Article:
The following is my response to Cameron Schaefer as he has asked for input towards his future post called: 20 Things to Do in Your 20’s. Why my top four you might ask? Why four and not five? Why four and not ten? Because I don’t want you to make this your top 10 list. Use the following in your own way, and not simply the “secret to life” top 10 list…
1. Read 2-3 Books per Month (or more). Once you’re finished with college and all those “mandatory” reads, pick up some books that may actually interest you. For me, these books are usually about investing, religion, or psychology. Ben Casnocha calls this exposing yourself to as much randomness as possible—I think he has a great point here. Read a book nobody is reading. Listen to a lecture that most people are sleeping through. Ask questions, dig deeper, and take notes. I find I don’t remember much if I don’t write it down. Cameron Schaefer wrote a great post called: 7 Ways to Remember What You Read.
2. Actively Seek Mentors. For some reason there seems to be confusion regarding what constitutes a mentor. I define a mentor as anyone who can potentially add value to something. A friend can be a mentor. A relative can be a mentor. Moreover, the best mentors I’ve had are the people that challenge you to be better and constantly seek to improve you as the mentee. Find people you can bounce ideas off of. I have mentors that I talk business with. I have mentors that I talk about Christianity and religion with. I have mentors at work, etc, etc. Just remember: People are always willing to help you and nobody reaches their full potential alone.
3. Study the “Big 3”: Religion (or spirituality), Your Marriage, and Your Finances. If you don’t have a very good grasp of all of these, you will never enjoy the fullness of life and all that it has in store for you. Find yourself spiritually and seek the will of God in everything you do. If you aren’t spiritual or you’re not religious (or both), you will never completely find happiness and contentment in your life. You may find fleeting moments, but you won’t be able to sustain them for any period of time.
a. Learn to love your spouse unconditionally and constantly work to be a better husband/wife. I am currently reading just about anything I can get my hands on related to improving your marriage and starting out right. Will there be growing pains? Of course. But how many people make a life changing decision without proper preparation? Unfortunately, way to many because ½ end in divorce. Don’t be a statistic!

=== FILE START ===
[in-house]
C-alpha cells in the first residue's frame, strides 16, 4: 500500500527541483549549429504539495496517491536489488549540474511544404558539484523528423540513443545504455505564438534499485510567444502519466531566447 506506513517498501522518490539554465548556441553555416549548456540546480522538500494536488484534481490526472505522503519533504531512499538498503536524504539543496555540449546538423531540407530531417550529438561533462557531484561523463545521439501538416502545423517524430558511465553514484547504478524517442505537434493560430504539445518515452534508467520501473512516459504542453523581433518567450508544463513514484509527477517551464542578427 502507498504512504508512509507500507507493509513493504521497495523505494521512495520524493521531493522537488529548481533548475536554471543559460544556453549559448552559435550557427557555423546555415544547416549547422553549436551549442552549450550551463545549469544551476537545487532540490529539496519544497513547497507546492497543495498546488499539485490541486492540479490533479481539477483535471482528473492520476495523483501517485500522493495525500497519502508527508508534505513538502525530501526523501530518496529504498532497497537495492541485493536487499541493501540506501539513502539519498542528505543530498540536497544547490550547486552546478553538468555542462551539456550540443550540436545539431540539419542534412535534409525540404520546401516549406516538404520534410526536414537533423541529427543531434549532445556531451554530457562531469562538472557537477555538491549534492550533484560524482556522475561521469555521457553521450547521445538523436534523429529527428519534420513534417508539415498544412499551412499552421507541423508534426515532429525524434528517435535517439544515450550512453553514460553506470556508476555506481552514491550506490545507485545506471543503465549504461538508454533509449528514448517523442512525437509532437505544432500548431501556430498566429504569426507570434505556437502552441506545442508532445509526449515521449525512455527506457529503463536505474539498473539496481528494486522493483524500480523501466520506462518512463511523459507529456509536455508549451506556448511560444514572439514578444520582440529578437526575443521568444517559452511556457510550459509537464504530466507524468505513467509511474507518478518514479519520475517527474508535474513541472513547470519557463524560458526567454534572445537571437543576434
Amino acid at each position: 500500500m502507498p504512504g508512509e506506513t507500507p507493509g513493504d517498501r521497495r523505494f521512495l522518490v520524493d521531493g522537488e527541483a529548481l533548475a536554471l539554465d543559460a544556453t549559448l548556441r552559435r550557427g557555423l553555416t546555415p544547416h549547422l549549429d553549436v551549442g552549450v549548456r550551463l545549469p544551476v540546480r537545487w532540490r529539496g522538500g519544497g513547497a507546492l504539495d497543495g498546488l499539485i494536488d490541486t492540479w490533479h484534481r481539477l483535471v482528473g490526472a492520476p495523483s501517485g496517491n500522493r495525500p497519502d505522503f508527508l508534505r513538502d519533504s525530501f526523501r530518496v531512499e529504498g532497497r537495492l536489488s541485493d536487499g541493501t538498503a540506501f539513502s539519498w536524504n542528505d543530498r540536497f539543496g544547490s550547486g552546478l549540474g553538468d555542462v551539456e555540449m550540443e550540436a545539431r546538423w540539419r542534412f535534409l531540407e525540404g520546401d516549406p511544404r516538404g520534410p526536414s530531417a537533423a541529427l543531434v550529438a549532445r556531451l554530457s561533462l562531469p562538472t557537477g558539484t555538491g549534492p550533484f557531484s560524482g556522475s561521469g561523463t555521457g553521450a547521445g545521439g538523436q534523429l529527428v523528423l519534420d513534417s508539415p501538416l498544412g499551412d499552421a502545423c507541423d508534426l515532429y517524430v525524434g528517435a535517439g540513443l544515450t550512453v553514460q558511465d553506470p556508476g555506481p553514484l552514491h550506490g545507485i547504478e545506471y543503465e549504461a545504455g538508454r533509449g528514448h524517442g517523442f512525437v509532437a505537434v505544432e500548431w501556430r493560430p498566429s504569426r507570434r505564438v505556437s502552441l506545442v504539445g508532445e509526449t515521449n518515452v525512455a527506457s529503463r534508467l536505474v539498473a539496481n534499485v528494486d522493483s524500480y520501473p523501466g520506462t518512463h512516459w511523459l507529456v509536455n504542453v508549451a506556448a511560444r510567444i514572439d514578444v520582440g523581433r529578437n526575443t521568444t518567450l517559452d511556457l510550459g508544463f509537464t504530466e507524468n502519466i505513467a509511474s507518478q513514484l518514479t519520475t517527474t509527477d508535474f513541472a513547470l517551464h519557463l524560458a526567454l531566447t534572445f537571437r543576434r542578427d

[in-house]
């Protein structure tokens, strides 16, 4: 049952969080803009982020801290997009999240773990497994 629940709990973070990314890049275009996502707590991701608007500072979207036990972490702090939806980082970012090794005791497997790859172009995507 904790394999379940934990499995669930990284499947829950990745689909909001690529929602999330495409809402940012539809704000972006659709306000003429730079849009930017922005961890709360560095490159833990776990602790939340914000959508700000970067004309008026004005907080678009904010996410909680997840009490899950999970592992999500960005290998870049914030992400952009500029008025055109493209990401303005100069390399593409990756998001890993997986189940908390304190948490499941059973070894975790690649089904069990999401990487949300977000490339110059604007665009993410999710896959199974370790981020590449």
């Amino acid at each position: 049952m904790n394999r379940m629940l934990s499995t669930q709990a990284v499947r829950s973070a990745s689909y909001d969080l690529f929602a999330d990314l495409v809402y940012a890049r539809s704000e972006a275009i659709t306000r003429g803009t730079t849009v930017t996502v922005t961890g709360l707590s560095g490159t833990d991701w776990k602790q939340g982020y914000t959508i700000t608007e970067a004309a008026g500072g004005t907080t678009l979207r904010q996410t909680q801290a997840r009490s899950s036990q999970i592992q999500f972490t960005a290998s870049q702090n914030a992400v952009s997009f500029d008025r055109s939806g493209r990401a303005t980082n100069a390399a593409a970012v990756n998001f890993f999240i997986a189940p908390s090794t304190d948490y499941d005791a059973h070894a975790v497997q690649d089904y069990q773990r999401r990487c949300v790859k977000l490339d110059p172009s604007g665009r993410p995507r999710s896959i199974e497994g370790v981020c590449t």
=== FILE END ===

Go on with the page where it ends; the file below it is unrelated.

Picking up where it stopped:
b. If you don’t understand the world of finance and investing, start reading right now! I have a few books to get you started: A Random Walk Down Wall-Street by Burton Malkiel and The Little Book of Common Sense Investing by John Bogle. Unfortunately, personal finance and investing are not mandatory subjects in public schools, so you must be the one to realize the importance of learning these topics! Do you know how to retire with more than $1,000,000.00? Is it better for you to lease a new car, buy a new car, or buy a used car? When you buy a home, should you get a fixed-rate mortgage or an adjustable rate mortgage? Depending on your tax bracket, what is the best investment strategy for you? If you can’t answer all of these questions with ease, you probably need to brush up a bit. Read. Read. Read.
4. “Whatever You Are Be A Good One” – Abraham Lincoln. My favorite quote by one of the greatest Presidents of all time. Don’t complain about the situation you are in—find ways to make it better. No matter what you are doing, be the very best and take pride in what you do and who you are. Look at every situation as if it is the exact situation you are supposed to be in. Subscribe to the mantra: “Live for Today, Dream for Tomorrow.” Be the best at what you are today, but always work to improve and seek opportunities when they present themselves. Don’t ever forget people are always watching you. Don't live your life with regrets.